That the Modi government has been able to coopt National Science Day as well as it has speaks only to the occasion’s moral vacuity. India’s National Science Day is the day on which physicist C.V. Raman discovered the optical effect named for him, and the government zeroed in on this discovery, over numerous others, because it won Raman a Nobel Prize. (If another scientist wins another science Nobel Prize in future, will the day be changed?) The Day’s foundation in effect has nothing to say about the spiritual, moral and aspirational scaffolding of science’s practice in the country. It doesn’t encourage, for example, the ethical practice of science, or that science must as a duty inform politics and governance, or that the scientific publics must in all contexts strive to uphold the spirit of critical thinking.
National Science Day has no prescriptions attached to it; it simply commemorates one man’s one achievement at one time. (The theme ascribed to each science day is equally purposeless.) So its coattails can be easily hitched to any wagon, even to pseudoscience – as the BJP in power at the Centre has done, by celebrating National Science Week and having its ministers talk in the press about National Science Day while calling the inclusion of Ayurveda and homeopathy within the national healthcare system “integrated science” and talking about misinformation and disinformation as if everyone else but itself produces them. “Integrated Approach in S&T for Sustainable Future” is, incidentally, the theme for National Science Day 2022.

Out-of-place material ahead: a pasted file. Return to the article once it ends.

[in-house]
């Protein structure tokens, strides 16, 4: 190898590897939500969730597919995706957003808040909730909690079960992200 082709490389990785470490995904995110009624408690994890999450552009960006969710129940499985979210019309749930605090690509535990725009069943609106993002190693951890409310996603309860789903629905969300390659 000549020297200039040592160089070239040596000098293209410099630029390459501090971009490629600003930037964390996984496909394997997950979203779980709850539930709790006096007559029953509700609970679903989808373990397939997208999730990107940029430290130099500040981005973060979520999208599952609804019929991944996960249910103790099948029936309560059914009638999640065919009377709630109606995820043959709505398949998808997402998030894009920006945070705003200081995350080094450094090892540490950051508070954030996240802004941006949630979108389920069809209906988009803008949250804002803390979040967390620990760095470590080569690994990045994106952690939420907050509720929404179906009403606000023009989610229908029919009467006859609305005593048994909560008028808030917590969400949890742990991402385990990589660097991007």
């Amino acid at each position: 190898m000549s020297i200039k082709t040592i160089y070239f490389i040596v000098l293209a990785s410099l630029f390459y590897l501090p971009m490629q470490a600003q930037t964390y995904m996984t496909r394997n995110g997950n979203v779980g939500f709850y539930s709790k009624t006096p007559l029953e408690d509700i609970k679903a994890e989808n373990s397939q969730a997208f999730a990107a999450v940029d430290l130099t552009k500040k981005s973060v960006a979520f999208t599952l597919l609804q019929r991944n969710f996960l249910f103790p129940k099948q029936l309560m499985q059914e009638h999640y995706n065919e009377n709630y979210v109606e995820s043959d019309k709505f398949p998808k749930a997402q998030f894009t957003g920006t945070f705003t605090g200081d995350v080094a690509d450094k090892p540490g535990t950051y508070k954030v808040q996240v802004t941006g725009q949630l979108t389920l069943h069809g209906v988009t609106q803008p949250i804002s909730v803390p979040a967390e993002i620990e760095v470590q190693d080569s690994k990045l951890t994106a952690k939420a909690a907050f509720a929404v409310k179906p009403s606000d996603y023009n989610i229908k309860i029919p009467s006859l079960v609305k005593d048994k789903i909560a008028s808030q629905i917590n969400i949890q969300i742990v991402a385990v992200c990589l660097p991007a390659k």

Much as I dislike the concept, I do believe we need a National Science Day – but not the one that exists. The latter is a container, a receptacle that is only too happy to hold anything poured inside, whether an elixir or sewage. Instead, we need a National Science Day to remember what we have lost as a result of the occasion’s current character. For one, we have lost an opportunity for an occasion that reaffirms a science-related thing to which we can all aspire.
For example, we can renew a vow every year on this day to keep considerations of caste, class and creed out of our universities and research facilities. (So that when one scientist does, others understand in a simple way why they have to stand up and speak up.) We can promise to keep science from contributing to any form of violence – physical, mental, economic, structural. (So that when the government develops “chilli grenades”, both scientists and the non-scientists at large have a simple justification for resistance.) We can attach scientific success to open knowledge and open access so that the fruits of scientists’ labour are available for everyone to enjoy. (So an administrator doesn’t withhold a scientist’s promotion because the latter didn’t publish peer-reviewed papers that would end up behind a paywall.) And so forth. There are many virtues to be had through the honest practice of science, and a national festival – such as it is – is a phenomenal opportunity to formalise them for science’s benefit.
We also need a National Science Day that skips over the obsession with the scientific temper, or at least combines scientific temper with social responsibility. But one goose step at a time.